1. Working with travel agencies: First of all, airlines should look at the weight of indirect distribution in their overall channel mix. Secondly, they must analyze how big of an impact fraud is on this channel – this is often hard to track for airlines because the information they receive in a chargeback may not include reservation details. The lack of automation and the long cycle of a travel agency sale often make it difficult to react quickly. So airlines need to gear up for real-time visibility of all transactions processed via a payment platform. This will allow airlines to have not only a single repository of payment and PNR details, but also enable them to easily take corrective actions on bookings, look at statistics and monitor performance.
  1. Protecting customers: When an organization stores or even makes customers use their credit card details, it puts itself in a position of responsibility. Travellers need to trust that airlines and OTAs are handling their credit card details securely. Now there is an option to transform all credit card details into tokens.  This ensures even if a fraudster accesses stored tokens, there is no method of converting that data back into useful credit card details.The industry is also looking at new options such as biometric verification to prevent fraud as well as make it easier to pay securely.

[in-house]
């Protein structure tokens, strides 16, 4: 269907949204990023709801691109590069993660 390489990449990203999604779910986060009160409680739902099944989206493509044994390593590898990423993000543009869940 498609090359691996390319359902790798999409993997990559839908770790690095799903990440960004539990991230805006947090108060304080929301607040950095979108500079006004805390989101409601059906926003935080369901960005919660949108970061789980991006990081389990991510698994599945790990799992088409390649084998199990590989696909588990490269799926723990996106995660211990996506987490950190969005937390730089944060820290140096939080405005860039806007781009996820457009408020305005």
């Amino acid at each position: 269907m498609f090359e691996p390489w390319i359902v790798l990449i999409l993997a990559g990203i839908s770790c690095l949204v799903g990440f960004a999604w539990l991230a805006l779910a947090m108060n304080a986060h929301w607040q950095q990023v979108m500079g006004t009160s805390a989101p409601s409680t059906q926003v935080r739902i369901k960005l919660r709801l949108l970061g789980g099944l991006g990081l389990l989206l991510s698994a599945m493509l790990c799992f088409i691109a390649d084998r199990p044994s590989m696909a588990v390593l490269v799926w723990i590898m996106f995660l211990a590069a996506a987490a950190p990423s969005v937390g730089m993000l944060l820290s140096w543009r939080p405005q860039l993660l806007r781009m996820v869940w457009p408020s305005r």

Changing payment landscape: In its recent report titled, Omni-Channel Banking The Digital Transformation Roadmap , Efma & Backbase referred to disruptive climate of banking.            

The report referred to what the likes of Apple (in possession of most consumer credit cards,  growing iTunes ecosystem and Apple Pay), Google (Android Pay, sending money via Gmail) and PayPal (handling more international transfers than the top five banks put together) are up to.

There is a need to keep an eye on the functioning of banks, too. It is being highlighted that these organizations are currently in the experimentation or deployment phase of their omni-channel strategy.